Category: Culture

Stressed? Depressed? Cowboy Up!

I always leave my cowboy friends’ house in a good mood, relaxed from a couple of cans of Coors, and covered in dog fur. It’s the best way to go through life. “Cow Camp,” as they call their quaint little homestead, is frequented by cowboys, of course, eccentric old-timers, eccentric young-timers, and regular folks like […]

Metropolis at 90: You’ll Never See a Movie Like This Again

In 1927, Fritz Lang’s Metropolis premiered in Berlin, accompanied by majestic symphonic music written by composer Gottfried Huppertz, one of the first orchestral works specially composed for films during the silent era. In fact, some of the film’s reconstructions and restorations were only possible using transcriptions from Huppertz’s film score cues. Metropolis was recut considerably after its premiere and the […]

More Women Have Joyless Sex Than You Think

The great 19th century British jurist, James Fitzjames Stephen, writes the following in Liberty, Equality, Fraternity: “A woman marries. This in every case is a voluntary action. If she regards the marriage with the ordinary feelings and acts from the ordinary motives, she is said to act freely. If she regards it as a necessity, […]

He Was a Lifelong Buddy

I got a story, ain’t got no moral: Let’s call him Thomas. I have known him since I was five. His was the first (and only) black family on my block, circa 1973. They could have timed their arrival better: One of Thomas’s older brothers killed his estranged white girlfriend shortly before or after the […]

My Epiphany at a New Jersey Chinese Buffet

Perhaps I am the only person for whom a visit to the Chinese buffet is an occasion for reflecting on the nature of work and society. I do not mean that I philosophize to the exclusion of stuffing myself with chicken and broccoli, hibachi noodles, and soft serve ice cream. But I will never forget […]

Redeeming the Debauched Falstaff

Falstaff: Give Me Life (Shakespeare’s Personalities) Harold Bloom, Scribner, 176 pages. In The Daemon Knows, published in 2015, the heroic, boundless Harold Bloom claimed to have one more book left in him. If his contract with Simon & Schuster is any indication, he has more work than that to complete. The effusive 86-year-old has agreed […]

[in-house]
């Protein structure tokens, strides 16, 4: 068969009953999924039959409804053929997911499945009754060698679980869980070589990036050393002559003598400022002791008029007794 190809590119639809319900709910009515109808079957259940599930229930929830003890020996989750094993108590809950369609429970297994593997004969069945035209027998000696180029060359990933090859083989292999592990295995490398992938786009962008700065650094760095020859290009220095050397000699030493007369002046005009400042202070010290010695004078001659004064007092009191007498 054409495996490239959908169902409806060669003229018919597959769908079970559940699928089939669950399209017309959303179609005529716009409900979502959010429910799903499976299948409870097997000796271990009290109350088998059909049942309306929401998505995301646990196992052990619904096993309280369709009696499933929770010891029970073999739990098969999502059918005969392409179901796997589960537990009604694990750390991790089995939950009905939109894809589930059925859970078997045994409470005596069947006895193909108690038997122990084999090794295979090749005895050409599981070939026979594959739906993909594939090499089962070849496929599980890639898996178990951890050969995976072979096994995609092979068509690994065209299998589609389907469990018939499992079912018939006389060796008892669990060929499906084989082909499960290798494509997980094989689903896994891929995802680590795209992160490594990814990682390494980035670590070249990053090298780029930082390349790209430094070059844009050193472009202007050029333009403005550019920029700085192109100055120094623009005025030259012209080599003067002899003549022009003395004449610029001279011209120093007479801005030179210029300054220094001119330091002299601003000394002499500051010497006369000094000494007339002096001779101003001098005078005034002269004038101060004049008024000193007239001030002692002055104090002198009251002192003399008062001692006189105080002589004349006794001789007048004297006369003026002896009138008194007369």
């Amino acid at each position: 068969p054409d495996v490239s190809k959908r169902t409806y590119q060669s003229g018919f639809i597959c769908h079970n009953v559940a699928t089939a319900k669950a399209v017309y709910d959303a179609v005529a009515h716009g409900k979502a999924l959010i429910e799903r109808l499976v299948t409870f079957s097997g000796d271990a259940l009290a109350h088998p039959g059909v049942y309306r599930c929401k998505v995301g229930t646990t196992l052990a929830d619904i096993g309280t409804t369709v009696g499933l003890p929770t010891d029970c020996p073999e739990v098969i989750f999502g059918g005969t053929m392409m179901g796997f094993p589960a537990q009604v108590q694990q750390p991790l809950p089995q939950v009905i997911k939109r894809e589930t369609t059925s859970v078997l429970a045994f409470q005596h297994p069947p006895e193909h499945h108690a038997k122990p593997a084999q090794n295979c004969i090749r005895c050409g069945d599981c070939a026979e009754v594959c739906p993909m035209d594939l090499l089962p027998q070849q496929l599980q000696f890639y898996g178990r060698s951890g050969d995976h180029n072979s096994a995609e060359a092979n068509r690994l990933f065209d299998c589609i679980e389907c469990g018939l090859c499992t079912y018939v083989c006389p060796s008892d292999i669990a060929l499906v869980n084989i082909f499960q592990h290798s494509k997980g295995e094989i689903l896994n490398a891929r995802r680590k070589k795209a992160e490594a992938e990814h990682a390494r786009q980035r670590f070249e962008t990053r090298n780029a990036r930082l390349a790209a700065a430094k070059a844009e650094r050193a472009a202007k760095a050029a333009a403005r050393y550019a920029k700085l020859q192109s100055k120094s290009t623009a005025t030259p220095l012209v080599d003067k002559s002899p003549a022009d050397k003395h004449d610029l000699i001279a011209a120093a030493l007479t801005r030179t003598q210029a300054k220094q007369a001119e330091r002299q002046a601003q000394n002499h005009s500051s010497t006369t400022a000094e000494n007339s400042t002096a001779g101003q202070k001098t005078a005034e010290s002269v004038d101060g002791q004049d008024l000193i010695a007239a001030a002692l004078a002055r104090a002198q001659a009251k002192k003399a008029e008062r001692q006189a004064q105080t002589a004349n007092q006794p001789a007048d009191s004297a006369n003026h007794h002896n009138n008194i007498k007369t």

The Strangeness of ‘Stranger Things’

The second season of Stranger Things is just around the corner. Set to debut on Friday, just in time for Halloween (when else?), Netflix’s return to Hawkins, Indiana, should prove a test as to whether the show can maintain what made it a standout in this new media environment: namely that it resisted many of the sentimentalizing […]

Shutting Up Richard Spencer

Certain things used to be more, well, self-evident. A great many of us didn’t necessarily like that the First Amendment protected speech we disagreed with, or that even made us afraid, but we accepted it. An agreed-upon duty to protect the right to expression irrespective of its content existed, and we knew ensuring that liberty […]

Our Shocking Acceptance of State Sanctioned Violence

“Do you mean to tell me, that if there was a law against state attorneys using blue pens and you found incontrovertible evidence that I was using blue pens, you could not follow the law and render a guilty verdict based on the evidence alone?” A few years ago, I found myself sitting in a […]

How the Banality of Aloof and Chill is Ruining Sex

It’s practically axiomatic: Whenever supposedly oppressive religious limits are cast aside in order to give freer rein to individual desire, harsher and less livable imperatives emerge in their place. “Thou shalt not kill” has given way, in our age of assisted suicide, to “Thou shalt not be a burden to others”; meanwhile, “Thou shalt not […]